Here we find ingredients which are very present both in the strategy of PSA and the priority it has given to the used car or PR, and in the credo that Renault structures around Flins and the need to place itself henceforth in an approach of the "circular economy" type.
 
In any case, we will hear about a reversal of perspective, a change of culture and the need to put at the heart of the strategic reflection the actors and skills that were hitherto considered as marginal.
This recurring aspiration for a fundamental change of perspective is virtuous. Indeed, while the radicality of the promised transformations is very rarely achieved, given the resilience of automotive systems, these phases of re-examination of the validity of past strategies are opportunities to explore new opportunities and to give new projects or new organisations a chance.
 
In this perspective, the period that the automotive industry is going through and the obligation for the industry to embrace the prospect of carbon neutrality by 2050 can only lead to a multiplication of these managerial injunctions to radically change perspective and/or redefine the contours of the professions and the relevant perimeter of the quest for value.
 
More often than not, consultants, managers and journalists are content to make do with a few clichés about the vehicle of tomorrow, which will be shared, will no longer emit and will no longer kill.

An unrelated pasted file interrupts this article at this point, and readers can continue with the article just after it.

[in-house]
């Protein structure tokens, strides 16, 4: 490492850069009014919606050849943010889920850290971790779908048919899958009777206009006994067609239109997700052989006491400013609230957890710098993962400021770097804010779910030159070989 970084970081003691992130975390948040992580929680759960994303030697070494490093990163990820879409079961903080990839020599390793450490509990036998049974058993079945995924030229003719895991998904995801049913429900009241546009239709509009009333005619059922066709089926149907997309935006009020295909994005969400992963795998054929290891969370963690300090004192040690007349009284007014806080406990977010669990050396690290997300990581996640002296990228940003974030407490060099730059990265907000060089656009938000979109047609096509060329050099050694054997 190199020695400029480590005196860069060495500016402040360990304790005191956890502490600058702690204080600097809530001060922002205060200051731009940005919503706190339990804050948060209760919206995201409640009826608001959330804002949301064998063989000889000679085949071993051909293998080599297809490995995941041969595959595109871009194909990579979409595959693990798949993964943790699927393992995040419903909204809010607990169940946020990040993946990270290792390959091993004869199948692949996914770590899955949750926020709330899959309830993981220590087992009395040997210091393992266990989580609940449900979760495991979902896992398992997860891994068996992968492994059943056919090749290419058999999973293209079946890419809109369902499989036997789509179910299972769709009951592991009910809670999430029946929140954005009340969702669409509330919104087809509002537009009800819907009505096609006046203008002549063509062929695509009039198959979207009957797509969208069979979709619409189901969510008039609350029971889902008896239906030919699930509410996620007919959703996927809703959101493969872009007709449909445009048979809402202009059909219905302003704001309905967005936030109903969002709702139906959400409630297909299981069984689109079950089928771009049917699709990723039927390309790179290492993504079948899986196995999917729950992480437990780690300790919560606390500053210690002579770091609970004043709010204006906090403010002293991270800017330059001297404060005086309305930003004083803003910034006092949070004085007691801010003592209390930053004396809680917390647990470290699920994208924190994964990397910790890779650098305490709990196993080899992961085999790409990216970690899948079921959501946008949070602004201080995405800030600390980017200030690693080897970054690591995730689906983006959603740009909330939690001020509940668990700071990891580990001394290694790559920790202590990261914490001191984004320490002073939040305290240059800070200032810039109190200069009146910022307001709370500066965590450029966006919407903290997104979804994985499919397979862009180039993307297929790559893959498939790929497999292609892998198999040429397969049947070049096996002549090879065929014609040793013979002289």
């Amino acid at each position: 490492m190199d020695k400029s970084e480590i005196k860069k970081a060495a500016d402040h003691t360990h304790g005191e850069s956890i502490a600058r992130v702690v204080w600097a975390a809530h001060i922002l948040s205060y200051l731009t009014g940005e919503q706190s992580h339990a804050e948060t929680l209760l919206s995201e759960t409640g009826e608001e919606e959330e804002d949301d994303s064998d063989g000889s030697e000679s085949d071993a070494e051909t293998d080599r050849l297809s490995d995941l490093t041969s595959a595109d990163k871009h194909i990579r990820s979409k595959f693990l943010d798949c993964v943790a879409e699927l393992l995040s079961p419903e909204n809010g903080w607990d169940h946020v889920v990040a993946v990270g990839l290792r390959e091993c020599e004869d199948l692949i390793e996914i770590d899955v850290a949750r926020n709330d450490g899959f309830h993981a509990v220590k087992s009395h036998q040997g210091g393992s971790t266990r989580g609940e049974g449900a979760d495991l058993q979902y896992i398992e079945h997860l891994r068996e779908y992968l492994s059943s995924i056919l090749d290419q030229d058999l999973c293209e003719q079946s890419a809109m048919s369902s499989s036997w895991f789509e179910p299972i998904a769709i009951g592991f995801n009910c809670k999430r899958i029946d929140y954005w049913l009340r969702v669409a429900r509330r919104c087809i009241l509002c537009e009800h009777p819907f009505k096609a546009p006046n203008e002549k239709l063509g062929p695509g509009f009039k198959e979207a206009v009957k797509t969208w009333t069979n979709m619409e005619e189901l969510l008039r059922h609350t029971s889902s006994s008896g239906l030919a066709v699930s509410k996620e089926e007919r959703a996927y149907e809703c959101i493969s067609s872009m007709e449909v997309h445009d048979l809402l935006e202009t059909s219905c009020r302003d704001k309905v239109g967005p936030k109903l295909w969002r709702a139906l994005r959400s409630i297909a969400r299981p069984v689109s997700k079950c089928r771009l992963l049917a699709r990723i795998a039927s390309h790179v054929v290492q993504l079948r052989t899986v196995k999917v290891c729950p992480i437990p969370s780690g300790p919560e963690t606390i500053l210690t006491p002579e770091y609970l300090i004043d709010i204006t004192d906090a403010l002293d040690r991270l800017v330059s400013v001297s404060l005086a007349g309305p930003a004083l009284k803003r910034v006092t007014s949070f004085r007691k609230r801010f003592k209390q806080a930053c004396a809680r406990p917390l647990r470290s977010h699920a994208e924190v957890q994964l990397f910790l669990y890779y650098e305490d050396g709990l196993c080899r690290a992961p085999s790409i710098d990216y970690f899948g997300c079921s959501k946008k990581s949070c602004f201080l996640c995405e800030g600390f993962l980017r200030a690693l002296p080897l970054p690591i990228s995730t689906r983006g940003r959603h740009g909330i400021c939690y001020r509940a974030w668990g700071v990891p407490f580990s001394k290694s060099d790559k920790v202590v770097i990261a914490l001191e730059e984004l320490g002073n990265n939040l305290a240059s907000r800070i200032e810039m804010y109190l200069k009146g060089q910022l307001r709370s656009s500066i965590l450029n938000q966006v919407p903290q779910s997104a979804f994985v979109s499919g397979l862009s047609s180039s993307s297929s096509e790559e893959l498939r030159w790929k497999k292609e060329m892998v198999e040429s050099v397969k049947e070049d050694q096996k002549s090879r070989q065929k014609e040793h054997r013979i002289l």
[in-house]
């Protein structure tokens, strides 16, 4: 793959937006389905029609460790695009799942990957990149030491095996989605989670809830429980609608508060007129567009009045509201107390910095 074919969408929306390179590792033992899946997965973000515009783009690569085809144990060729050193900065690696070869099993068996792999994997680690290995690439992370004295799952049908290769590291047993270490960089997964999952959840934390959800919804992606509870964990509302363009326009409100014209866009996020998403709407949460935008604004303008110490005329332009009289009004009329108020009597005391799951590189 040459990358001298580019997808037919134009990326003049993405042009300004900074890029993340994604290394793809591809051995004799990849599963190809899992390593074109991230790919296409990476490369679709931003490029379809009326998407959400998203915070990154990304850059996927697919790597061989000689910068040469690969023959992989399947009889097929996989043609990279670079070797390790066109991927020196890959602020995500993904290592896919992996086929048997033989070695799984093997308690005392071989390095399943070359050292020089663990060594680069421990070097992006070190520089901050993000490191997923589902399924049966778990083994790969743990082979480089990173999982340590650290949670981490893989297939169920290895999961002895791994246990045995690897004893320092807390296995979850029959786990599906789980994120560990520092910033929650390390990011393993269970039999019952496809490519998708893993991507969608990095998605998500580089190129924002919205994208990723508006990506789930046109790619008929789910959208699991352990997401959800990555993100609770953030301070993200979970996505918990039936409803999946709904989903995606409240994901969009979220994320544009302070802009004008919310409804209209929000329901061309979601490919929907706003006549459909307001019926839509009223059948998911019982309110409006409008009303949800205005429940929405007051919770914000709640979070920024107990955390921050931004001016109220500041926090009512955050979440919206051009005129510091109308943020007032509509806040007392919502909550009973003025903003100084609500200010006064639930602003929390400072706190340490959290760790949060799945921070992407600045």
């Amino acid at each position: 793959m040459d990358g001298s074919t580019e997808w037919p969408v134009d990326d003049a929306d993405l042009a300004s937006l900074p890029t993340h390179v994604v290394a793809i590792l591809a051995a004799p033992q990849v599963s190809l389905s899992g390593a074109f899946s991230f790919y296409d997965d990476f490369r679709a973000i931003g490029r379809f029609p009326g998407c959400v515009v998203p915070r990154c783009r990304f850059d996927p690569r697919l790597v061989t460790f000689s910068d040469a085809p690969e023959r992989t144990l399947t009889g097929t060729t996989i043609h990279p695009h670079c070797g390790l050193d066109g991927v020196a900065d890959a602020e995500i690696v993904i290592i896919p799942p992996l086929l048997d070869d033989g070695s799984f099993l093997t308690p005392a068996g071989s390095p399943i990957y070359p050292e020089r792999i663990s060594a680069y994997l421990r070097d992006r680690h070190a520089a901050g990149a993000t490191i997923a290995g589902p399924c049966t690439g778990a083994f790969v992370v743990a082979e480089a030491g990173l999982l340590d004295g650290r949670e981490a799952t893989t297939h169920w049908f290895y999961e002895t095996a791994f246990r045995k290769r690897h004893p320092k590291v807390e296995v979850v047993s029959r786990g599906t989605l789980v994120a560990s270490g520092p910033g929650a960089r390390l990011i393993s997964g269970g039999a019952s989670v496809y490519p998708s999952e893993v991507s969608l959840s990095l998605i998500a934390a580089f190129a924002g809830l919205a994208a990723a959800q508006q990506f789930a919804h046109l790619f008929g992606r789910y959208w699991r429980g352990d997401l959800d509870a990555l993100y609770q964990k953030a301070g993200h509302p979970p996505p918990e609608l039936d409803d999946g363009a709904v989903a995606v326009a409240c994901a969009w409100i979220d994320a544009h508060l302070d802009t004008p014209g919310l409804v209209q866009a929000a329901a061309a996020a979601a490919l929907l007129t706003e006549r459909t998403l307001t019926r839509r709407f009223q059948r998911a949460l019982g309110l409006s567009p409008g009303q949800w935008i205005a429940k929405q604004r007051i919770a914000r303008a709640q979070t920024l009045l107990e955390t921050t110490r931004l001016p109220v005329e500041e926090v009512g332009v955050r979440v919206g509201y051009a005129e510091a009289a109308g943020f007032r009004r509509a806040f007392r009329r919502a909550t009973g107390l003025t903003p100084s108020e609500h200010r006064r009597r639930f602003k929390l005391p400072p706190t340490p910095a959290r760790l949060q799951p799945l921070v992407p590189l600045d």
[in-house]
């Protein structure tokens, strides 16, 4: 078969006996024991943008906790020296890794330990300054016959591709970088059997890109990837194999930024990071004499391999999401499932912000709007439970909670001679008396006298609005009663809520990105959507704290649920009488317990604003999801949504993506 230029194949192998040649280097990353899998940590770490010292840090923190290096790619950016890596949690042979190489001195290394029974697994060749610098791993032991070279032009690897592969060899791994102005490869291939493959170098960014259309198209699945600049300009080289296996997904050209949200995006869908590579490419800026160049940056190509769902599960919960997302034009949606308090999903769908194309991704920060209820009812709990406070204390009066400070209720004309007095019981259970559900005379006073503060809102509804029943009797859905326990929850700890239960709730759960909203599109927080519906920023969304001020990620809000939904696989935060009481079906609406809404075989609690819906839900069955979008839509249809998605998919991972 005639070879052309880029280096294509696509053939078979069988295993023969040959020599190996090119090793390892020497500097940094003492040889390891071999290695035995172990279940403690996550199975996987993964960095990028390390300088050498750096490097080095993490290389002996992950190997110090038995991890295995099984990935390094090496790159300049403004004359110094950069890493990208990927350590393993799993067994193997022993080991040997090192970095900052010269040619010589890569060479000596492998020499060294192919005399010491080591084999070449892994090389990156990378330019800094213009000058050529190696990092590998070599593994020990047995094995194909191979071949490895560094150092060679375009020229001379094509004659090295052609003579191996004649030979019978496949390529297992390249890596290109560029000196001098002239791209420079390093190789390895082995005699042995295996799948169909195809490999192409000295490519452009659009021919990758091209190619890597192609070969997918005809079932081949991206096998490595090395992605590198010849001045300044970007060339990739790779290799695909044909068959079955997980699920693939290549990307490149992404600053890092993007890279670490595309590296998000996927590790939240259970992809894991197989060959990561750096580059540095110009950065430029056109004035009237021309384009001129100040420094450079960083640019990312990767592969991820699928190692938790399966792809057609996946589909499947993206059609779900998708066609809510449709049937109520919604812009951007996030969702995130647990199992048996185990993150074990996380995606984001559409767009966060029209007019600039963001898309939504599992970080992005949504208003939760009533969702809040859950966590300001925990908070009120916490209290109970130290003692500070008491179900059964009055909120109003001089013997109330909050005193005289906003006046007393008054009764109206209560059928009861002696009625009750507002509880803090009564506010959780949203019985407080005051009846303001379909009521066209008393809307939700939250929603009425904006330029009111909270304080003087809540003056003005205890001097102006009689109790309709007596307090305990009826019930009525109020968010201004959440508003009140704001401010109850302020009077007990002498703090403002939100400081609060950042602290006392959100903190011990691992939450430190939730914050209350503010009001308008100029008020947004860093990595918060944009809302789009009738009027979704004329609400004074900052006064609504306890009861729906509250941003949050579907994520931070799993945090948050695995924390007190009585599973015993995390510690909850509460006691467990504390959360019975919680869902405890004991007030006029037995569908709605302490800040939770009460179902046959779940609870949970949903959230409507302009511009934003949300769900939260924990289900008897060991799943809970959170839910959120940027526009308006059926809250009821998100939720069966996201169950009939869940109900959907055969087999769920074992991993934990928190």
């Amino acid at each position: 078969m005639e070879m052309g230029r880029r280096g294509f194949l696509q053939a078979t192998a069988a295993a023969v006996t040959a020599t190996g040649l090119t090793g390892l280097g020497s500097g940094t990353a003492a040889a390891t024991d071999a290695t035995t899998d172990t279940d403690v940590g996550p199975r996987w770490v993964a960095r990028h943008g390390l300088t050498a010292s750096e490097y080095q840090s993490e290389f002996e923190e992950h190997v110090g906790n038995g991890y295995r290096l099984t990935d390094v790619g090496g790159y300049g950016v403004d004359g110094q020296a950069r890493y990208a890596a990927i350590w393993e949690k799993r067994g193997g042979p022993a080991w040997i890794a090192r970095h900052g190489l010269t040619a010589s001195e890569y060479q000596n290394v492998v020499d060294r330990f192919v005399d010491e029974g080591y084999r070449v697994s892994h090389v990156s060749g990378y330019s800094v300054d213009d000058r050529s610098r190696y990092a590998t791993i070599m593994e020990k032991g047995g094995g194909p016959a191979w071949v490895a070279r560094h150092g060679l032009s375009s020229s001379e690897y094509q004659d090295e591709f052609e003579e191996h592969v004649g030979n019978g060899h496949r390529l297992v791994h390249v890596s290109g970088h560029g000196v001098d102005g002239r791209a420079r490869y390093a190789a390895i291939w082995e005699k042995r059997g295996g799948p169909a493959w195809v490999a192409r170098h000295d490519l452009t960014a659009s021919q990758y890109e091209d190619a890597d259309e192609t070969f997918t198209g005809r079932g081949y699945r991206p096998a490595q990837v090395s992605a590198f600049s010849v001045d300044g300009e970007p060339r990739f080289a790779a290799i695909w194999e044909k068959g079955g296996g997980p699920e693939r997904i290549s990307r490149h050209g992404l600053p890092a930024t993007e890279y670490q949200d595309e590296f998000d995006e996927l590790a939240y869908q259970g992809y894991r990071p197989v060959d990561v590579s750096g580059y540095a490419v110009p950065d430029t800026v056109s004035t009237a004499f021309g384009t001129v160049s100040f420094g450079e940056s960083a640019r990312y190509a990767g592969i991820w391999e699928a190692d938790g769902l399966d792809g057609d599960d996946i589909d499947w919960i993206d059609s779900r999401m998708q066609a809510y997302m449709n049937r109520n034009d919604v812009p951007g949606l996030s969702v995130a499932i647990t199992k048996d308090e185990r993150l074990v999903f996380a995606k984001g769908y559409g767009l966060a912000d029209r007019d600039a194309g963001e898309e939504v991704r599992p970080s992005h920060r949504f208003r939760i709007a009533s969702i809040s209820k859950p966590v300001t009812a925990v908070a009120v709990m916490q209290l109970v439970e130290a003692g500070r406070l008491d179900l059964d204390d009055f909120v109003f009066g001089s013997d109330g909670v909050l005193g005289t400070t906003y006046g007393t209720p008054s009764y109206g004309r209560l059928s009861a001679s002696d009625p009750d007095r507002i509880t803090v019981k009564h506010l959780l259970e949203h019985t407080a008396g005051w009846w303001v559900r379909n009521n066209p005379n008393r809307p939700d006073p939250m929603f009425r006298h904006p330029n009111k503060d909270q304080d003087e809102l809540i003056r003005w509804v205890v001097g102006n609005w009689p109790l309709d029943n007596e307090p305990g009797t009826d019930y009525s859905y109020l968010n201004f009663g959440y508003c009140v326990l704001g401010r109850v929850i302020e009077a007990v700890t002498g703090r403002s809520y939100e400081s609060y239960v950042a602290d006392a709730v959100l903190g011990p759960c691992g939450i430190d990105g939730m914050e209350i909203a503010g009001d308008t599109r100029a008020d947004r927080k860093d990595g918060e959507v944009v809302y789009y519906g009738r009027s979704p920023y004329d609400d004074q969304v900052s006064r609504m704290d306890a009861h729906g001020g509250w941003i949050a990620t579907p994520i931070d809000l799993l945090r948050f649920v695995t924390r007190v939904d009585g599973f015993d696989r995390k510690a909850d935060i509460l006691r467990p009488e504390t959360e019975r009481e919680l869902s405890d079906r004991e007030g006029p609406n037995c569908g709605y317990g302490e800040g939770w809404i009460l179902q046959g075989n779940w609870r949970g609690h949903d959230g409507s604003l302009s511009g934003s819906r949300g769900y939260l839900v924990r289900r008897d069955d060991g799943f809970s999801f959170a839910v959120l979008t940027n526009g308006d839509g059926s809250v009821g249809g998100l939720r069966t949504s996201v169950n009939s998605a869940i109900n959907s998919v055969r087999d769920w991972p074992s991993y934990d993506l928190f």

In 2021, this aspiration to revolution is translated into a few marginal initiatives to promote car-sharing at a loss, enrich its catalogue of electric or electrified vehicles and provide them with a few additional ADAS that are supposed to prepare for the very long-term advent of the driverless car. No one is fooled, but a few complacent or naive journalists still manage to relay the revolutionary discourse. 
 
In 2020-2021, the difficult times experienced by most manufacturers will lead to more selective innovation and investment strategies. The urgency being clearly on the electrification of the ranges and the technical and industrial mastery of this transformation of the "core business", the emphasis has been placed on this priority and everything indicates that the initiatives in terms of the development of mobility services and/or the structuring of ambitious programmes concerning the autonomous vehicle tend rather to mark time.